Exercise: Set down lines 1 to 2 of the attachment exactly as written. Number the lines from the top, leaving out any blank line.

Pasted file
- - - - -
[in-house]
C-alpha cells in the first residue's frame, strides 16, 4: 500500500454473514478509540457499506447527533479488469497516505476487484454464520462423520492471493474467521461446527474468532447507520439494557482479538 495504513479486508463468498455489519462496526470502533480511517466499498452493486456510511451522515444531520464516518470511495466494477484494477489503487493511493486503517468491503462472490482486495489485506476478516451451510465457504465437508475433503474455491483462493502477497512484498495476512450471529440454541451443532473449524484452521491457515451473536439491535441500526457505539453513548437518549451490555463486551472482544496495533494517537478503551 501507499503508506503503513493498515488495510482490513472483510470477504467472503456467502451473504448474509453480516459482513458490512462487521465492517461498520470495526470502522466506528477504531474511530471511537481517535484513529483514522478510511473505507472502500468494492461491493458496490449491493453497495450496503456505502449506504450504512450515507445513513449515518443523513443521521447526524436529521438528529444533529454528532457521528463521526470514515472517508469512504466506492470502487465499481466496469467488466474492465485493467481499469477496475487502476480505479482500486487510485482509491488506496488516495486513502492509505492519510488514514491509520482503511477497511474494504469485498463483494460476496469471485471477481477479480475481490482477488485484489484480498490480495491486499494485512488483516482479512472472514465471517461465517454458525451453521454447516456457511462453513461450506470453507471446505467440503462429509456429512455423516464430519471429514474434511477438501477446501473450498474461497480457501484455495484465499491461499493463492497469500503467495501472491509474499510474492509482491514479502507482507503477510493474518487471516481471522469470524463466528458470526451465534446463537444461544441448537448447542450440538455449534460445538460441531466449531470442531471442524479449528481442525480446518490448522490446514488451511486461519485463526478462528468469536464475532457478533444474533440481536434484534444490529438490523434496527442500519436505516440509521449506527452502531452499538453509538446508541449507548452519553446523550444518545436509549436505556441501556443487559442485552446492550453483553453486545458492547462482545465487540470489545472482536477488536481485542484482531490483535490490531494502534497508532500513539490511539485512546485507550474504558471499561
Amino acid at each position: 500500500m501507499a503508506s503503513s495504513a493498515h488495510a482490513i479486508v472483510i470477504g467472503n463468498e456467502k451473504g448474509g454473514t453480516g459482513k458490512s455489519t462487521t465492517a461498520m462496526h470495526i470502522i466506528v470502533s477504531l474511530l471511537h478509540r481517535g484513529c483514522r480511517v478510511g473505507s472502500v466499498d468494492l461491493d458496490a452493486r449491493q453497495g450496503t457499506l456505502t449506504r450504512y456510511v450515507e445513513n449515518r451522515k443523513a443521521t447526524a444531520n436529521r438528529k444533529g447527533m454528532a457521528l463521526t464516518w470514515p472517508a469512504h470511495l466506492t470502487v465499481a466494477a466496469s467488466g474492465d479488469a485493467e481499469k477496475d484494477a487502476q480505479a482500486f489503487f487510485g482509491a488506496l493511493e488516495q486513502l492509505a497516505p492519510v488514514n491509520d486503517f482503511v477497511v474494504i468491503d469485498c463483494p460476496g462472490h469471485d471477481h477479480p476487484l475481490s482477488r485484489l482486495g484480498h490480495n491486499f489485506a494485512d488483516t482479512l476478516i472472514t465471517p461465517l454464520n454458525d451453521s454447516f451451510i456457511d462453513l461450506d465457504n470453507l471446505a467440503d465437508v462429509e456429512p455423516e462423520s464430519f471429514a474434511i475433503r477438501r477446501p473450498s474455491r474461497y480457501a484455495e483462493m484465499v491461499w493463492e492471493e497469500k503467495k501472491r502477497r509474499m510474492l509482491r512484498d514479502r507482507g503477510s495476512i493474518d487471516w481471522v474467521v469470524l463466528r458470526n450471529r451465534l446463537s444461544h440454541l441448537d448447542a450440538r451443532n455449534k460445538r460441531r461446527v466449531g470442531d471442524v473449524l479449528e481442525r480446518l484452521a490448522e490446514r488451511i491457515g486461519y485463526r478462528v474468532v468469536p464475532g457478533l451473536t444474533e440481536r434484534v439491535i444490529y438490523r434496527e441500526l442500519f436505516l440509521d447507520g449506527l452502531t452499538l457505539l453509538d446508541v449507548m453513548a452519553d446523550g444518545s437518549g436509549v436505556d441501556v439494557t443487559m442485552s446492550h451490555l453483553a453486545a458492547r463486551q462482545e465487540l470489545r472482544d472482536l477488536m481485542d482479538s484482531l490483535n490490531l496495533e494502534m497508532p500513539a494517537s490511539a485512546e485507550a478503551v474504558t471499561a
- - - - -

[in-house]
C-alpha cells in the first residue's frame, strides 16, 4: 500500500454473514478509540457499506447527533479488469497516505476487484454464520462423520492471493474467521461446527474468532447507520439494557482479538 495504513479486508463468498455489519462496526470502533480511517466499498452493486456510511451522515444531520464516518470511495466494477484494477489503487493511493486503517468491503462472490482486495489485506476478516451451510465457504465437508475433503474455491483462493502477497512484498495476512450471529440454541451443532473449524484452521491457515451473536439491535441500526457505539453513548437518549451490555463486551472482544496495533494517537478503551 501507499503508506503503513493498515488495510482490513472483510470477504467472503456467502451473504448474509453480516459482513458490512462487521465492517461498520470495526470502522466506528477504531474511530471511537481517535484513529483514522478510511473505507472502500468494492461491493458496490449491493453497495450496503456505502449506504450504512450515507445513513449515518443523513443521521447526524436529521438528529444533529454528532457521528463521526470514515472517508469512504466506492470502487465499481466496469467488466474492465485493467481499469477496475487502476480505479482500486487510485482509491488506496488516495486513502492509505492519510488514514491509520482503511477497511474494504469485498463483494460476496469471485471477481477479480475481490482477488485484489484480498490480495491486499494485512488483516482479512472472514465471517461465517454458525451453521454447516456457511462453513461450506470453507471446505467440503462429509456429512455423516464430519471429514474434511477438501477446501473450498474461497480457501484455495484465499491461499493463492497469500503467495501472491509474499510474492509482491514479502507482507503477510493474518487471516481471522469470524463466528458470526451465534446463537444461544441448537448447542450440538455449534460445538460441531466449531470442531471442524479449528481442525480446518490448522490446514488451511486461519485463526478462528468469536464475532457478533444474533440481536434484534444490529438490523434496527442500519436505516440509521449506527452502531452499538453509538446508541449507548452519553446523550444518545436509549436505556441501556443487559442485552446492550453483553453486545458492547462482545465487540470489545472482536477488536481485542484482531490483535490490531494502534497508532500513539490511539485512546485507550474504558471499561